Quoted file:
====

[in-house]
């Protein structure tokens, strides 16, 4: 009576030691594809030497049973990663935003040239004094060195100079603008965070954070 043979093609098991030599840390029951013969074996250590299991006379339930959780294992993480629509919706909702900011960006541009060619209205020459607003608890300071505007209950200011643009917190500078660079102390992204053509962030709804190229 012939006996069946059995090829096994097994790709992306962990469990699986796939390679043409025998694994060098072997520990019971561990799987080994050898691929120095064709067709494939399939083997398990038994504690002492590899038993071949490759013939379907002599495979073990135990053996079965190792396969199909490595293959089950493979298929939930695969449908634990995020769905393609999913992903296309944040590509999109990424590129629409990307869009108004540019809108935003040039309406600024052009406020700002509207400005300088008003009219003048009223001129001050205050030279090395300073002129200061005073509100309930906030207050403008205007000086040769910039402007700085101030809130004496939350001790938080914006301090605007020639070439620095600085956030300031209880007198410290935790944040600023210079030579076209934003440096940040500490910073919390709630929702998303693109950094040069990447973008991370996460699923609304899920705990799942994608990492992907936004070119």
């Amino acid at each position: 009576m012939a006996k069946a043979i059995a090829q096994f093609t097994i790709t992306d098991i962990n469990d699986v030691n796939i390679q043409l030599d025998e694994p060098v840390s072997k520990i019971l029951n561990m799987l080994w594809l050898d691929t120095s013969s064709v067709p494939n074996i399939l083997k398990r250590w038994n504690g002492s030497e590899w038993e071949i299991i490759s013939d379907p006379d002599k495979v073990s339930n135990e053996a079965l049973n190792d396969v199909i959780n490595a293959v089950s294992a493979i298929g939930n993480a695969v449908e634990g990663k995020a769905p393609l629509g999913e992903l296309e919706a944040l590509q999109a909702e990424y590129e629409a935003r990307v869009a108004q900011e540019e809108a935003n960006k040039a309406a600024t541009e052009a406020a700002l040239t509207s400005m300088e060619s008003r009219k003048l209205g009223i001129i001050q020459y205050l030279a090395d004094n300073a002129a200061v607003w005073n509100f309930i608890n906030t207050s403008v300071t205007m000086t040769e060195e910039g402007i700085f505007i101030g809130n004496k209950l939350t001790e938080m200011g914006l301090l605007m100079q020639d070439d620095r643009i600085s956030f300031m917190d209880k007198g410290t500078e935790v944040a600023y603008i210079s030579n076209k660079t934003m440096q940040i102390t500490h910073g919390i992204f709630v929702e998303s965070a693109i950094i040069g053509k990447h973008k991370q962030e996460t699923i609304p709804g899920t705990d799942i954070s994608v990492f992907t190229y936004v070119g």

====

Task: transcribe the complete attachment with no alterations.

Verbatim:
[in-house]
């Protein structure tokens, strides 16, 4: 009576030691594809030497049973990663935003040239004094060195100079603008965070954070 043979093609098991030599840390029951013969074996250590299991006379339930959780294992993480629509919706909702900011960006541009060619209205020459607003608890300071505007209950200011643009917190500078660079102390992204053509962030709804190229 012939006996069946059995090829096994097994790709992306962990469990699986796939390679043409025998694994060098072997520990019971561990799987080994050898691929120095064709067709494939399939083997398990038994504690002492590899038993071949490759013939379907002599495979073990135990053996079965190792396969199909490595293959089950493979298929939930695969449908634990995020769905393609999913992903296309944040590509999109990424590129629409990307869009108004540019809108935003040039309406600024052009406020700002509207400005300088008003009219003048009223001129001050205050030279090395300073002129200061005073509100309930906030207050403008205007000086040769910039402007700085101030809130004496939350001790938080914006301090605007020639070439620095600085956030300031209880007198410290935790944040600023210079030579076209934003440096940040500490910073919390709630929702998303693109950094040069990447973008991370996460699923609304899920705990799942994608990492992907936004070119």
């Amino acid at each position: 009576m012939a006996k069946a043979i059995a090829q096994f093609t097994i790709t992306d098991i962990n469990d699986v030691n796939i390679q043409l030599d025998e694994p060098v840390s072997k520990i019971l029951n561990m799987l080994w594809l050898d691929t120095s013969s064709v067709p494939n074996i399939l083997k398990r250590w038994n504690g002492s030497e590899w038993e071949i299991i490759s013939d379907p006379d002599k495979v073990s339930n135990e053996a079965l049973n190792d396969v199909i959780n490595a293959v089950s294992a493979i298929g939930n993480a695969v449908e634990g990663k995020a769905p393609l629509g999913e992903l296309e919706a944040l590509q999109a909702e990424y590129e629409a935003r990307v869009a108004q900011e540019e809108a935003n960006k040039a309406a600024t541009e052009a406020a700002l040239t509207s400005m300088e060619s008003r009219k003048l209205g009223i001129i001050q020459y205050l030279a090395d004094n300073a002129a200061v607003w005073n509100f309930i608890n906030t207050s403008v300071t205007m000086t040769e060195e910039g402007i700085f505007i101030g809130n004496k209950l939350t001790e938080m200011g914006l301090l605007m100079q020639d070439d620095r643009i600085s956030f300031m917190d209880k007198g410290t500078e935790v944040a600023y603008i210079s030579n076209k660079t934003m440096q940040i102390t500490h910073g919390i992204f709630v929702e998303s965070a693109i950094i040069g053509k990447h973008k991370q962030e996460t699923i609304p709804g899920t705990d799942i954070s994608v990492f992907t190229y936004v070119g």